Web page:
This has been Dementia Awareness Week and it has been another unusual week in lockdown. Normally every year I would have been attending events, conferences or meetings learning and exploring with others about the nature of Alzheimer’s Disease. For countless thousands it is also a week when we remember those in our own families who have died from dementia. It is a time when I picture and recall my own grand-mother and mother’s journeys into the lostness of dementia.
This year, however, faced with Covid19 I have spent days thinking and working on practical steps so that we might be able to restore visiting into our care homes to re-establish connection and belonging. But as I have done so I have grown even more acutely aware and concerned about the impact that lockdown is having upon the psychological and physiological health of care home residents as well as people in the community who are living with dementia.
Like many others over the last few weeks I have been moved to a real depth of awakened understanding by the reporting of Lewis Goodall on BBC Newsnight. On Thursday night his input was on the effect of Covid19 on people living with dementia. He reflected on the disproportionate impact of isolation on people with dementia and informed his viewers that in England 42% of Covid deaths in care homes were from those living with dementia. I suspect in Scotland the figure is significantly higher given that 90% plus of people in Scottish care homes have dementia. He also suggested that many were not dying from Covid19 but from the effects of isolation.
At the start of the pandemic as care homes went into lockdown the advice from Government and public health experts was that individual residents should be confined to their own rooms and that communal areas and activities should be ended or reduced. Normal activities such as socialising and eating together should be halted and that social distancing should be introduced. That is now 12 weeks ago.
So, for 12 long and painful weeks thousands of individuals who are not aware of what is happening and who do not understand why family faces have disappeared have had their lives turned upside down. Critical routines which give a pattern of familiarity and comfort have been upended. Activities to stimulate and keep both physical and mental capacity going have been reduced or have simply disappeared as staff have struggled to deal with real desperate clinical care needs of others. Perhaps most importantly the affirmation of touch and stroke, of smile and hugs, have not been offered or have been hidden behind a scary PPE mask. Staff have struggled with those whose dementia meant they would not remain in their rooms, for whom masks, and shields have been simply terrifying, whose behaviour has become challenging in all the confusion.
I simply cannot conceive what life must feel like to someone with dementia in a care home today. It must surely be terrifying. I cannot imagine how disempowered and frustrated care staff are feeling right now. A nurse on the frontline this week described it to me as “seeing people silently screaming inside and not being able to do what you want to do – to touch and to soothe.”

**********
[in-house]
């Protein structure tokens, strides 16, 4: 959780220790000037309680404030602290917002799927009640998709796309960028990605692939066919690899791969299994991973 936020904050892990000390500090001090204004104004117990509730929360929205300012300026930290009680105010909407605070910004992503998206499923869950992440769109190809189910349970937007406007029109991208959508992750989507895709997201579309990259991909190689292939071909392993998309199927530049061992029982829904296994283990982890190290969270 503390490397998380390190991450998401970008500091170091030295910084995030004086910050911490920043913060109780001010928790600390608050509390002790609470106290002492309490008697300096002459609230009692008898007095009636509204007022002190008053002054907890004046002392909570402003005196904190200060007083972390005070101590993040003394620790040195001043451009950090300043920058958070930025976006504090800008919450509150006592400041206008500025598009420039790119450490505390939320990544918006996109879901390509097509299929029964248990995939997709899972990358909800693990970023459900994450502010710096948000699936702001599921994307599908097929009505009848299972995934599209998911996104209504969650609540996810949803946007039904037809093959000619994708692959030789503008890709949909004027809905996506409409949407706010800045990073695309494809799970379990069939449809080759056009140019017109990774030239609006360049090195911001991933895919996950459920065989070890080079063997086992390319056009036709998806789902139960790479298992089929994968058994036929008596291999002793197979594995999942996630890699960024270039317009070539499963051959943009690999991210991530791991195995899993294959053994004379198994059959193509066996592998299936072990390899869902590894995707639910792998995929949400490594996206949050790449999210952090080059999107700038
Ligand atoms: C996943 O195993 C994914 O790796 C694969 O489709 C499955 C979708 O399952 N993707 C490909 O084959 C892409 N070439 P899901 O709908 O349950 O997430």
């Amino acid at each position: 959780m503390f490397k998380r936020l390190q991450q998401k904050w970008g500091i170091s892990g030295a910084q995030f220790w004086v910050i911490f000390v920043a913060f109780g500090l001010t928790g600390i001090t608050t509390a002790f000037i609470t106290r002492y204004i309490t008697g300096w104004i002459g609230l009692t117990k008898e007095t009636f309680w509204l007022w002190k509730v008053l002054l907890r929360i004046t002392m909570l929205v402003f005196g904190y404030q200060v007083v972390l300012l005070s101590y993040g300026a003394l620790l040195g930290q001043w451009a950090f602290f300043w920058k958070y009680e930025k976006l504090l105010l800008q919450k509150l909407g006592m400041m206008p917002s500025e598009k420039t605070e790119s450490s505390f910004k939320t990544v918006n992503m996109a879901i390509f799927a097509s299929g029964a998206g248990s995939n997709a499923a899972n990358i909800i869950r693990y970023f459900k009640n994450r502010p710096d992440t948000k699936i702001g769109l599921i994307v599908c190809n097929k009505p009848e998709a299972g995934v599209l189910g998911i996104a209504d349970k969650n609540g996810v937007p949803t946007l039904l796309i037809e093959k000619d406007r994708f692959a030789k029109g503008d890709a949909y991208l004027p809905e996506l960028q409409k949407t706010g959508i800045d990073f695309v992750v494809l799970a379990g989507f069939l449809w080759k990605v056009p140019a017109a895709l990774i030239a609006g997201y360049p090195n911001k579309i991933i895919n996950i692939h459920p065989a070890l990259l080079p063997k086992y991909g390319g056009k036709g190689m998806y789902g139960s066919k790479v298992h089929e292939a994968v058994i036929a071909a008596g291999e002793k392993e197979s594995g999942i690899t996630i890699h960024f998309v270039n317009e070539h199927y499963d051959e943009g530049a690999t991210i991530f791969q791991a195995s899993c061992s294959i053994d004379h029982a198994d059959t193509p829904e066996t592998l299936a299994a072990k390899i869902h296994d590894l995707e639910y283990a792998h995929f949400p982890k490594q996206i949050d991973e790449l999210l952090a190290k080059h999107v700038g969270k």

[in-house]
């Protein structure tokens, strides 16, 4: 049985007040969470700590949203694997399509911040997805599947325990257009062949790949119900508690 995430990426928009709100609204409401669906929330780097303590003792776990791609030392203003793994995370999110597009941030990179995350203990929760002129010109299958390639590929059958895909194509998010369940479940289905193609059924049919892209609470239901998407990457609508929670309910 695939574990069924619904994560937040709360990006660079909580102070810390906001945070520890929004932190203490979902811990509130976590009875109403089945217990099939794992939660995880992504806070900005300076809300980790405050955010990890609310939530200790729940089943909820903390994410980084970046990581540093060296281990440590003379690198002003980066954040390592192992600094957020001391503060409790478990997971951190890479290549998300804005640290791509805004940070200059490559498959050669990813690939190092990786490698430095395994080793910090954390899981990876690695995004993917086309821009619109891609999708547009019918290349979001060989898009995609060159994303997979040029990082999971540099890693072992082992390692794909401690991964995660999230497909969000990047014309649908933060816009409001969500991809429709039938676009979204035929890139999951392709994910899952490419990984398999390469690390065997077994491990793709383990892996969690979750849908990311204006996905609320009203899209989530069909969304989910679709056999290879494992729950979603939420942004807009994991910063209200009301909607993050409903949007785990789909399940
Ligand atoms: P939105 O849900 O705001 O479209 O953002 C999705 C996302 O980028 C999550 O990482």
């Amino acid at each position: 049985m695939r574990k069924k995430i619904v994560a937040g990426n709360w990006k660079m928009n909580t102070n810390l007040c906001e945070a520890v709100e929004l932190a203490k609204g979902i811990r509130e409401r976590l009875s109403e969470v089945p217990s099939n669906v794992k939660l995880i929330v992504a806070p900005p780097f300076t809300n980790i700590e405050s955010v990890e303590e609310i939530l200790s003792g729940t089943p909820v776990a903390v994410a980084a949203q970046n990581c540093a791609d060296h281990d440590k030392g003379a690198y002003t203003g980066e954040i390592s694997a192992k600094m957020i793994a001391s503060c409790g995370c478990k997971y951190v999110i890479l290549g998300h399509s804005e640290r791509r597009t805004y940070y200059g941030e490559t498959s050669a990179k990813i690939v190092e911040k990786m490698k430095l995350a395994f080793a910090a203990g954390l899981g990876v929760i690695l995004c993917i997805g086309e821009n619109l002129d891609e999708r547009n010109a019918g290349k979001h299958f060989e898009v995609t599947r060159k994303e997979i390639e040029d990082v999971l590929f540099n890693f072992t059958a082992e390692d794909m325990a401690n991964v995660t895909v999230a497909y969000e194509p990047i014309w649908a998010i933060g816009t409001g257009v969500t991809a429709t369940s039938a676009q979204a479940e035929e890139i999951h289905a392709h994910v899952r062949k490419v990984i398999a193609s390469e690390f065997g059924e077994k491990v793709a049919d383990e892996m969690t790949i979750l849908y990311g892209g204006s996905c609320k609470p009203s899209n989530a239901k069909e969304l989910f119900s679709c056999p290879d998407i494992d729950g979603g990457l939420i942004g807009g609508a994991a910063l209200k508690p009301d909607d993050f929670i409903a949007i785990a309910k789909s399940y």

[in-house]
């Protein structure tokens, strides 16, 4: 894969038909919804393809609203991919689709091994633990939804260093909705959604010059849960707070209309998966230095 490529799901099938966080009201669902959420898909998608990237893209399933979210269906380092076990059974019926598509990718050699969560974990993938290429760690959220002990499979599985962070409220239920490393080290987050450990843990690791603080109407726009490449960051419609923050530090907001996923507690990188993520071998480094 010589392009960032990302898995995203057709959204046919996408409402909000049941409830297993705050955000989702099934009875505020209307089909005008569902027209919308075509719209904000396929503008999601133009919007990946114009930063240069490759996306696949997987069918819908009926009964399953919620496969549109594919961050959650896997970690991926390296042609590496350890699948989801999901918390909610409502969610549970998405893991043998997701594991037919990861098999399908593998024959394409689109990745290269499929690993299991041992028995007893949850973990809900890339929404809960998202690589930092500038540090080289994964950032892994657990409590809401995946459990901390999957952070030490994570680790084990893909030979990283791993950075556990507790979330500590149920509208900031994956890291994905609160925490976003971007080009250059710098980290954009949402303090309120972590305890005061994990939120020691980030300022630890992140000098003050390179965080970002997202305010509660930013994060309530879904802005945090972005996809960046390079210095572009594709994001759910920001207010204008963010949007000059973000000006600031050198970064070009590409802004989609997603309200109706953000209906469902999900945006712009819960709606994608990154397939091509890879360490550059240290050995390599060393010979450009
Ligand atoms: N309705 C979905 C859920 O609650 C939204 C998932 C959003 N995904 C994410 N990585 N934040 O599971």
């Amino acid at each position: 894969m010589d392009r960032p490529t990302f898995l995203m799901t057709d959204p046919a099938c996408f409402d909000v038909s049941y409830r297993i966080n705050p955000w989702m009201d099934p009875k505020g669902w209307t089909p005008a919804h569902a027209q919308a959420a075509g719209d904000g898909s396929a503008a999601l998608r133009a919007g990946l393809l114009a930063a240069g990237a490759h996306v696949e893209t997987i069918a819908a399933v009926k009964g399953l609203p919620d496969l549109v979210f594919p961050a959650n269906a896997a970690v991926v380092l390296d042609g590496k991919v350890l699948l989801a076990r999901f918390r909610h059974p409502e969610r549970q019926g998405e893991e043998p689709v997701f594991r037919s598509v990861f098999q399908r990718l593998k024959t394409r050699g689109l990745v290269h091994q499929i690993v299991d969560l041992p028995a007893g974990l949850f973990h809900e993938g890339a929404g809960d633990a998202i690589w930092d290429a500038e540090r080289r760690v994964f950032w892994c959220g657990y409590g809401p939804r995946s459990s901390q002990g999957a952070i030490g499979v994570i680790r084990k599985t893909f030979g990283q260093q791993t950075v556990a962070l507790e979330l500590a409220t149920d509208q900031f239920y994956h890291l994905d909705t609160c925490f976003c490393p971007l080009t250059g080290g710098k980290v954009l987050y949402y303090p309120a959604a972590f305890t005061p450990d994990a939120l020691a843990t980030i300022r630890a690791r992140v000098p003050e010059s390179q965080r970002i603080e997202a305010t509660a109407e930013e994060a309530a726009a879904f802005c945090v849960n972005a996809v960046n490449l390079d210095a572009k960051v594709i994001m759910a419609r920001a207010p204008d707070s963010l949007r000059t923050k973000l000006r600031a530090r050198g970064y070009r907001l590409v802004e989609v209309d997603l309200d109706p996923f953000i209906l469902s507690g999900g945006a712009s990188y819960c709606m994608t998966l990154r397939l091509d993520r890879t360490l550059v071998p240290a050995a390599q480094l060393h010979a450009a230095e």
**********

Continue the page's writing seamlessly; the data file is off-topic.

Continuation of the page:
I know the why, the importance of preventing infection spread and the imperative of protection, but how long can we continue to isolate individuals in the way that we are now doing? This enforced confinement is destroying and damaging just as many lives as the virus is. People are losing their physical body mass; they are losing the physical and mental abilities which they once had, and they are at real risk of deep depression. We urgently need to now find a better balance between infection control and the enabling of life. We need to think about how we can use volunteers and supplementary staffing to allow people the freedom of protected space and place. We have rightly stressed the importance of scrutiny and inspection on infection control practice, but have we given as much attention to the quality of life that is now that of those with dementia in our care homes? For too many there is existence and safety, but life and purpose is disappearing.
Kate Lee, CEO of the Alzheimer Society in the Newsnight programme said that “if this was our children being affected we would be screaming from the rooftops.” Sadly, as she also stated this is further evidence of the way we treat people differentially because of their age or because they have dementia and not some other condition such as cancer.
On this Dementia Awareness Week it is the urgent imperative on all of us involved in the care of citizens to search out new ways so that we can open the doors of confinement, so that we can begin to restore relationship and interaction; start to again give meaning and purpose, fulfilment and enjoyment to those living with dementia.
We have to find better ways to protect than we currently have in practice. There is little purpose in having infection free environments if the process of achieving them is the effective loss of life and meaning. This is the challenge for us all. If we do not then we have lost our own sense of direction as a society. Lockdown in our care homes is harming too many.